Banking: Tight monetary policy, economic headwinds fuel negative outlook on banks from Moody’s

Moody’s Investor Service on Monday issued a negative outlook for global banks in 2024 as financial firms face tighter central bank monetary policies, lower economic growth and greater asset risk.

Higher cost of capital will cause profitability gains to slow down while impacting loan growth. Banks are expected to build up reserves to shore up their balance sheets in an economic slowdown, Moody’s said.

“Funding and liquidity will be more difficult,” said Moody’s analyst Felipe Carvallo.

On the positive side, capitalization will remain stable as banks benefit from organic capital generation and moderate loan growth and as some of the largest U.S. banks build up capital.

Overall, the operating environment is expected to deteriorate even as major central banks potentially start to cut interest rates.

Tighter money supplies will also result in lower gross domestic product figures in 2024.

“Inflation is slowing, but geopolitical and climate risks remain,” Carvallo said.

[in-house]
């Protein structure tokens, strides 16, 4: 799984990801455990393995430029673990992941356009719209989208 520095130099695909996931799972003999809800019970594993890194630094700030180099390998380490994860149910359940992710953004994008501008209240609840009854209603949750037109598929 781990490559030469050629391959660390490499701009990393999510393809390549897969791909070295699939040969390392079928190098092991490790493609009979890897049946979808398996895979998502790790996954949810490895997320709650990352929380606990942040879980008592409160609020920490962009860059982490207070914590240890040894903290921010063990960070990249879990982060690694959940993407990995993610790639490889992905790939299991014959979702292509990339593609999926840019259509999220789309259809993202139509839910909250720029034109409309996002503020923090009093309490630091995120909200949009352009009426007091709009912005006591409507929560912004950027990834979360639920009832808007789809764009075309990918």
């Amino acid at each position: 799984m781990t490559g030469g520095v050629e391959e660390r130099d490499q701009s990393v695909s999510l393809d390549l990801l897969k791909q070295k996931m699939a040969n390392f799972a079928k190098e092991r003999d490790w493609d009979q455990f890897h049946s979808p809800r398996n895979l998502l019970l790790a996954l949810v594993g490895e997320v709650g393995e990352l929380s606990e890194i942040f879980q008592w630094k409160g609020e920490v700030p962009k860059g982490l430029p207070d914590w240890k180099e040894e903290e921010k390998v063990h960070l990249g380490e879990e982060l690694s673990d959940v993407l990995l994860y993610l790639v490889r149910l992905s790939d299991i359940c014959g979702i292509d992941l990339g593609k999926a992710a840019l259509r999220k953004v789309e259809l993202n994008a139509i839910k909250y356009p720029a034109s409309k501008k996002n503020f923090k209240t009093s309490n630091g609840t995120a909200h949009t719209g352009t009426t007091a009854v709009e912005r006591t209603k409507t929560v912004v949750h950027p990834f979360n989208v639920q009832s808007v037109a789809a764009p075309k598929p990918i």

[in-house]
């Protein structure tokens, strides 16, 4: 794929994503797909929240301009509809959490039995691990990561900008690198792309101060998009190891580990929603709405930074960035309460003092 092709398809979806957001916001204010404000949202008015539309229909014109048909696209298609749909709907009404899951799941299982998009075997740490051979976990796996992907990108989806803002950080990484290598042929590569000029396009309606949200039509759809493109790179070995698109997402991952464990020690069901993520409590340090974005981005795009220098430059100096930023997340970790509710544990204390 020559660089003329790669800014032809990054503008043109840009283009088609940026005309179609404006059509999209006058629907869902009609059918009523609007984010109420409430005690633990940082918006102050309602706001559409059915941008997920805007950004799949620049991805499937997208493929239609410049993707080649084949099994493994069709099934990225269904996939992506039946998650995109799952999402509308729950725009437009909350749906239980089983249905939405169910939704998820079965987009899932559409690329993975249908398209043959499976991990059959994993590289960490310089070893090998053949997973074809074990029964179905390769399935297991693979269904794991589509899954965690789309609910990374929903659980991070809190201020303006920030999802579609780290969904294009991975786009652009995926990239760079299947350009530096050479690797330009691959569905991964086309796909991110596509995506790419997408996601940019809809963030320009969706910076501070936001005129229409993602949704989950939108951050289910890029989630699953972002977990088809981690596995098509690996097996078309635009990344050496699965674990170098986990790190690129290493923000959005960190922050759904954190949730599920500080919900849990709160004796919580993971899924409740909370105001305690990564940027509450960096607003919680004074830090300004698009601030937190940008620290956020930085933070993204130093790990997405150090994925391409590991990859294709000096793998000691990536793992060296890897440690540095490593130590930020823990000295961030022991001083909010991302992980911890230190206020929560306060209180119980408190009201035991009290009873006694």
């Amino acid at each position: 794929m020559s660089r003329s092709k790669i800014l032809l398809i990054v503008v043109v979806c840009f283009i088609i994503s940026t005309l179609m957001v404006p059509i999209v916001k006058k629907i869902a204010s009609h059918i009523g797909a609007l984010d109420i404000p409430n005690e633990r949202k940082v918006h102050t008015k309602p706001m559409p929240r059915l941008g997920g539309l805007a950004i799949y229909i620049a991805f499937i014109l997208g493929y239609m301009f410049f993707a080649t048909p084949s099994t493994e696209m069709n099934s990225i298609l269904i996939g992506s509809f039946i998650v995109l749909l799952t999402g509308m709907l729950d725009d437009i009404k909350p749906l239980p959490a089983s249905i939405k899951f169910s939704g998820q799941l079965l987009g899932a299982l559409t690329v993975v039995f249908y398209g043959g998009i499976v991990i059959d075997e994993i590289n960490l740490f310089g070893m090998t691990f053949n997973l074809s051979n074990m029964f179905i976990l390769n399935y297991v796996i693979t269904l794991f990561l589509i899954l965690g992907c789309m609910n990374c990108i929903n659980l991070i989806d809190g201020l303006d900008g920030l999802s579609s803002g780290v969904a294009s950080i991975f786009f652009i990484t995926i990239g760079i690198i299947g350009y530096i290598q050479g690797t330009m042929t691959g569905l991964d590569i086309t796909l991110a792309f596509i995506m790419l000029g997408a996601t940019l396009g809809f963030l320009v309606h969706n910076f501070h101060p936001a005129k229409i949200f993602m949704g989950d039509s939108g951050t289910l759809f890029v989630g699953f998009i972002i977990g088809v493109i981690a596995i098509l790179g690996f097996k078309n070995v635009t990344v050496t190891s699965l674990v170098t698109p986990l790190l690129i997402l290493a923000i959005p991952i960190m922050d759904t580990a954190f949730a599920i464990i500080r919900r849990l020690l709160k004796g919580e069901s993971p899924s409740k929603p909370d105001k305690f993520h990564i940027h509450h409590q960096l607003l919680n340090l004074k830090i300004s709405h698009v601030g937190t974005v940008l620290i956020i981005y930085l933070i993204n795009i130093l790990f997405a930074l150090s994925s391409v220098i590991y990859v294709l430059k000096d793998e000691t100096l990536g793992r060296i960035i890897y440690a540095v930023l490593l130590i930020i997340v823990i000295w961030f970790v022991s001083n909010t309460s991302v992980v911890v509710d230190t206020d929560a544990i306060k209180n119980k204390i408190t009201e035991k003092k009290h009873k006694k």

A sharper-than-expected drop in inflation, monetary easing and an economic pickup could be factors that could prompt Moody’s to raise its outlook to stable.

Stronger-than-expected growth in GDP and inflation falling to central bank targets could spark a positive outlook for the sector, Moody’s said.

The headwinds cited by Moody’s include:

  • Loan quality will be squeezed by low liquidity and tighter repayment capacity. Increased unemployment in advanced economies will weaken loan performance, while commercial real estate exposure in the U.S. and Europe poses a growing risk

  • Profitability will fall on higher funding costs, lower loan growth and loan-loss provisioning needs.

  • Funding and liquidity will be more challenging, as deposit growth decelerates.


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